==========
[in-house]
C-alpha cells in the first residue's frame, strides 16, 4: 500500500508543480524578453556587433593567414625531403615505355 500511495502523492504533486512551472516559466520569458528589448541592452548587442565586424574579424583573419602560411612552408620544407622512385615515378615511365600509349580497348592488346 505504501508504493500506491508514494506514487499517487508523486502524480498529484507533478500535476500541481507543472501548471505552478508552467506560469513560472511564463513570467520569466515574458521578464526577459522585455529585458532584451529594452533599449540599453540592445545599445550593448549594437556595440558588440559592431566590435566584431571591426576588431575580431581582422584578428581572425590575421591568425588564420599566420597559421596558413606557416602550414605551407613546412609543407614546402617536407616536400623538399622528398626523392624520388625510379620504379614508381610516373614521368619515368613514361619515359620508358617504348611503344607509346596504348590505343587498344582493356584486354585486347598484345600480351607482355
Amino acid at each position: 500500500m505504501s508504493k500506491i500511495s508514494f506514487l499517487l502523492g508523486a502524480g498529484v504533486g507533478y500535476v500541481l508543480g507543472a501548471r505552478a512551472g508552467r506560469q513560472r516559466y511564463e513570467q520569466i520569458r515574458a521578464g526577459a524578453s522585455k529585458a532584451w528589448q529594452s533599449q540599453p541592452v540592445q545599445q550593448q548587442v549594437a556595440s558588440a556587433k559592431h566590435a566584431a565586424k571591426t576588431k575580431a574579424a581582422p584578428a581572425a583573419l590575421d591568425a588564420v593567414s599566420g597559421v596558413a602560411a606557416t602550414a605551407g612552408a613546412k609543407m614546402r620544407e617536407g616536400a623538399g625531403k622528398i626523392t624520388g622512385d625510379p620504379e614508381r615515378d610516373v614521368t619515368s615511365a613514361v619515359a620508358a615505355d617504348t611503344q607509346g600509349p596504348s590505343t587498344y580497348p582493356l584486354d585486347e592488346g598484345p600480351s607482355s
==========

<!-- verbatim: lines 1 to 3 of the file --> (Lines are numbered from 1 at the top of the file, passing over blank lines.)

[in-house]
C-alpha cells in the first residue's frame, strides 16, 4: 500500500508543480524578453556587433593567414625531403615505355 500511495502523492504533486512551472516559466520569458528589448541592452548587442565586424574579424583573419602560411612552408620544407622512385615515378615511365600509349580497348592488346 505504501508504493500506491508514494506514487499517487508523486502524480498529484507533478500535476500541481507543472501548471505552478508552467506560469513560472511564463513570467520569466515574458521578464526577459522585455529585458532584451529594452533599449540599453540592445545599445550593448549594437556595440558588440559592431566590435566584431571591426576588431575580431581582422584578428581572425590575421591568425588564420599566420597559421596558413606557416602550414605551407613546412609543407614546402617536407616536400623538399622528398626523392624520388625510379620504379614508381610516373614521368619515368613514361619515359620508358617504348611503344607509346596504348590505343587498344582493356584486354585486347598484345600480351607482355
Amino acid at each position: 500500500m505504501s508504493k500506491i500511495s508514494f506514487l499517487l502523492g508523486a502524480g498529484v504533486g507533478y500535476v500541481l508543480g507543472a501548471r505552478a512551472g508552467r506560469q513560472r516559466y511564463e513570467q520569466i520569458r515574458a521578464g526577459a524578453s522585455k529585458a532584451w528589448q529594452s533599449q540599453p541592452v540592445q545599445q550593448q548587442v549594437a556595440s558588440a556587433k559592431h566590435a566584431a565586424k571591426t576588431k575580431a574579424a581582422p584578428a581572425a583573419l590575421d591568425a588564420v593567414s599566420g597559421v596558413a602560411a606557416t602550414a605551407g612552408a613546412k609543407m614546402r620544407e617536407g616536400a623538399g625531403k622528398i626523392t624520388g622512385d625510379p620504379e614508381r615515378d610516373v614521368t619515368s615511365a613514361v619515359a620508358a615505355d617504348t611503344q607509346g600509349p596504348s590505343t587498344y580497348p582493356l584486354d585486347e592488346g598484345p600480351s607482355s